How can we store energy for a calm and cloudy day?

Could energy storage solve the problem of intermittent generation from renewables? Industry insiders speak out

In 2012, when wind supplied just 5% of our total electricity supply, British taxpayers paid wind turbine operators £34m in compensation when they were ordered to turn off their turbines because parts of the grid were congested and in danger of becoming overloaded with energy.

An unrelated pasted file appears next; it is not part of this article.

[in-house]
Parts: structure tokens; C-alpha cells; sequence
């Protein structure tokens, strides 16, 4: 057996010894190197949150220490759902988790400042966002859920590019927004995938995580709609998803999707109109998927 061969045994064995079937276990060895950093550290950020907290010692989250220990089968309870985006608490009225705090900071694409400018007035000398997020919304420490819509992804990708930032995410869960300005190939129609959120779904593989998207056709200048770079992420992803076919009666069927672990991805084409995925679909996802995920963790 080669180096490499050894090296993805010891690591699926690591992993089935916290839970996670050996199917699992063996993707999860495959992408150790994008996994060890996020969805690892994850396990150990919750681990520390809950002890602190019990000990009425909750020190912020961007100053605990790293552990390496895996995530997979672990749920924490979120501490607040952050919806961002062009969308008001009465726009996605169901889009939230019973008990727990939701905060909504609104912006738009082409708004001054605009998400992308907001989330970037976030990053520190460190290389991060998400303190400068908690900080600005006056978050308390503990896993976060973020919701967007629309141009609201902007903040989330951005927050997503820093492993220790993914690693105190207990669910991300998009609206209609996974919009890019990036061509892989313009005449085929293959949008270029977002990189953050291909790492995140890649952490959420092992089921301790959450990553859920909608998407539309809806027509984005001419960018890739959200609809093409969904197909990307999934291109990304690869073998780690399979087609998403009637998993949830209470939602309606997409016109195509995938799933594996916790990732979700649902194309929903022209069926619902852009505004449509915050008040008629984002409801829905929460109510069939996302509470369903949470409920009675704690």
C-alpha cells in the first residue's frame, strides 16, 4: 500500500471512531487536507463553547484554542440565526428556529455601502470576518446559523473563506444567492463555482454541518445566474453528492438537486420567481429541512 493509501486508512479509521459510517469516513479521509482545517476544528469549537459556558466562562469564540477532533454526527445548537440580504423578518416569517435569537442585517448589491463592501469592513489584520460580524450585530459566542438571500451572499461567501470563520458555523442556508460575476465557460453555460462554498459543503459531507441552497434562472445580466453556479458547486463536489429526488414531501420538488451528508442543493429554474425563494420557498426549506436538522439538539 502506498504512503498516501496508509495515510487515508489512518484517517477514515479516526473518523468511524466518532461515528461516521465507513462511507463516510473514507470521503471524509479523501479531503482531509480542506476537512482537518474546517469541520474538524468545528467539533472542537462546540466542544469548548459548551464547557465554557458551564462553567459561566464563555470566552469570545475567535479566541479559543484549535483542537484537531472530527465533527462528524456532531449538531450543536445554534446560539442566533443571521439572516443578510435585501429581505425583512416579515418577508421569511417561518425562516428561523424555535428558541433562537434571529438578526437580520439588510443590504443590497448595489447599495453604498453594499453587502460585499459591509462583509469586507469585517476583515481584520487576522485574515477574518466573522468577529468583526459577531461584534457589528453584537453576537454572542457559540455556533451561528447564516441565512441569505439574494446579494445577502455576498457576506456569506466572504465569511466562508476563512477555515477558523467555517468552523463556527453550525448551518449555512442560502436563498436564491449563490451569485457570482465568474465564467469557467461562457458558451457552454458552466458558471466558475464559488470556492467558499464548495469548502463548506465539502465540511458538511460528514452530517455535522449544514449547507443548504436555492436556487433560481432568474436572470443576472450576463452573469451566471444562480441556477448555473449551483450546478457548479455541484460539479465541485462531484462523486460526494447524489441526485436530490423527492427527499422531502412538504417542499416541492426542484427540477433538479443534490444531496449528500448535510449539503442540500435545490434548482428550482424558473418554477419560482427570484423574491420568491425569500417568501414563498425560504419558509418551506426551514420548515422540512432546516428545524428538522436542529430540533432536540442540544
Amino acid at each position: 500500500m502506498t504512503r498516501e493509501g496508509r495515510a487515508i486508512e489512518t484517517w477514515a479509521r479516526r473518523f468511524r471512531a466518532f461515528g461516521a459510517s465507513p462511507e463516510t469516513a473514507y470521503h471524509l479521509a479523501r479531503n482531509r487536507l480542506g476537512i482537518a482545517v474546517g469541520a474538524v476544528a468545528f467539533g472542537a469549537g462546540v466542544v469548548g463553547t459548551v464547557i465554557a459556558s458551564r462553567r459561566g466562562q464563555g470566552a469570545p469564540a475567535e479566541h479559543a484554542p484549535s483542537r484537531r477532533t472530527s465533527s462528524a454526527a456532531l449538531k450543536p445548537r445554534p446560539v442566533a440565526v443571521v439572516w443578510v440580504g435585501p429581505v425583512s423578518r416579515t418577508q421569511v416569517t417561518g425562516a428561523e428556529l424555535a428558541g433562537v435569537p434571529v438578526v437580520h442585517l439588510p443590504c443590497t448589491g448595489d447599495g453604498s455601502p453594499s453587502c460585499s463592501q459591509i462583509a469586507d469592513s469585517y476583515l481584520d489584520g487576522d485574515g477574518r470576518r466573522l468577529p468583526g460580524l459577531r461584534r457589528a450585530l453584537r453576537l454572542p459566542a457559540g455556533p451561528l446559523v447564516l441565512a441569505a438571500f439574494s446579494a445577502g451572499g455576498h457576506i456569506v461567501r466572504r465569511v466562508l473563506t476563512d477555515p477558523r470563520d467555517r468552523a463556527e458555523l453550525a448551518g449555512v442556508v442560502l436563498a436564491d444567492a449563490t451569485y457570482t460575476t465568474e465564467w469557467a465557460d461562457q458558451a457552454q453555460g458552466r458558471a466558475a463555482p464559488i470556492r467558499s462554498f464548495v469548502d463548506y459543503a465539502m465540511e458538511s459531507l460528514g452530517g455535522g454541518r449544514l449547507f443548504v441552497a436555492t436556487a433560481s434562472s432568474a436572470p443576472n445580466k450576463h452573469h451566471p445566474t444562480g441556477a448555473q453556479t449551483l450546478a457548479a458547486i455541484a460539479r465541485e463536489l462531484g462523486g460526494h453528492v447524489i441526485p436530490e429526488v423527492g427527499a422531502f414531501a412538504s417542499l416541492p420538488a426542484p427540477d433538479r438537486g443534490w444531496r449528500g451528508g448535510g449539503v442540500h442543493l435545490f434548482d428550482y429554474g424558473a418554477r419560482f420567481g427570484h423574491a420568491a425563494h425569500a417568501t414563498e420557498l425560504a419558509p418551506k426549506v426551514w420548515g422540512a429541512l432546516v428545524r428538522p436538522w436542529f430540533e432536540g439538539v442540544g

This problem isn’t new; we’ve been making similar payments to conventional energy companies for years. It’s a symptom of the national grid being out of sync with where power is being generated and used. Sometimes demand or supply peaks in one part of the country and drops in another. A warm spell in Manchester means a gas plant is turned down to avoid overloading the grid – and the generator is compensated. A windy spell in Scotland will have the same effect.

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